Pope Francis addresses the College of Cardinals in the Vatican's Clementine Hall March 15. Young people need the wisdom and knowledge of older people, whose insight is like "fine wine that gets better with age," he told the cardinals. CNS photo/L'Osserv atore Romano)

Religious groups, movements applaud election of Pope Francis

By  Catholic News Service
  • March 17, 2013

VATICAN CITY - Religious groups and movements worldwide applauded the election of Pope Francis and are looking forward to the impact he will have on the church and other religious groups.

"The name that he has chosen as pope is already a glimpse of the pontificate that he will bring forth: simplicity and humility," said Kiko Arguello, co-founder of the Neocatechumenal Way, a parish-based faith formation program.

"We are convinced that he is a providential pope for these times and he will bring the Gospel tirelessly around the world."

Arguello noted that the pope has always been close to the Neocatechumenal Way and has presided over celebrations of the group's communities in Buenos Aires, Argentina.

"Pope Francis will be a tireless herald of the Gospel. He is without a doubt a great hope for the church, and all the people of the Neocatechumenal Way will pray for him and for his pontificate," he said.

In a March 14 statement to all members of the Augustinian order, Father Robert F. Prevost, prior general of the Augustinians, described Pope Francis as someone "well known for his simple lifestyle and for his commitment to the poor."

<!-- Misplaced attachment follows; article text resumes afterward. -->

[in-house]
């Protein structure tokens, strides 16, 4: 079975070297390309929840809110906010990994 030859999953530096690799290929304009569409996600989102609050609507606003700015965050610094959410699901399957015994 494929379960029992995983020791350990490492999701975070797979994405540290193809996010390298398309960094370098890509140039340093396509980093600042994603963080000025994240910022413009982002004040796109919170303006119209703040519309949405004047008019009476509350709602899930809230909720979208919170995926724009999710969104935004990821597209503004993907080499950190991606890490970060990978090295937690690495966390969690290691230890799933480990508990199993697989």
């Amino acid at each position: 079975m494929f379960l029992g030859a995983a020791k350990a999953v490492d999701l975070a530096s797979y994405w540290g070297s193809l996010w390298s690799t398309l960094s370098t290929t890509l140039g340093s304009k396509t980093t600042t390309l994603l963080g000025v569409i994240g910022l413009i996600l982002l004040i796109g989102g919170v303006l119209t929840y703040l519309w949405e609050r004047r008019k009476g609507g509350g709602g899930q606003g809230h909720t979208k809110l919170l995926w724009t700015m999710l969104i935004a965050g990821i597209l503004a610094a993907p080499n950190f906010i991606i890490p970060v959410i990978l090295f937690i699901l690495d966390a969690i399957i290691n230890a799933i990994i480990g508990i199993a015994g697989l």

He urged Augustinians to pray for the new pope that God would guide him "and through his ministry may the entire church be blessed."

Bernd Nilles, secretary-general for the international alliance of Catholic development agencies, CIDSE, said his organization hopes Pope Francis "will bring the church new perspective on the challenges humanity faces. Respect for nature, justice and the option for the poor are important values in Catholic teaching which could receive high attention by the new Holy Father, who has chosen Francis as his papal name. Humility, respect for all of creation, and even a certain asceticism are all positive messages for the church and the world of today."

He noted that the pope, as former archbishop of Buenos Aires, is "well aware of the reality of poor communities and social injustice."

Rev. Olav Fykse Tveit, general secretary of the World Council of Churches, called the election of Pope Francis "a turning point" for the Catholic Church that would also have "an impact on people of other churches and faiths."

He said the organization looks forward to working with the pope to continue building its positive relationship with the Catholic Church "that has been nurtured so carefully in the past."

Similarly, Guy Liagre, general secretary of the Conference of European Churches, praised the election of Pope Francis. He said the election of a pope from Latin America "came as a surprise, but shows the emerging influence of the region in the Catholic Church and the world."

He said the Conference of European Churches congratulates the cardinals for their "history-making decision."

Liagre offered prayers for the pope that he would be "a witness of hope, justice, peace and reconciliation in the world."

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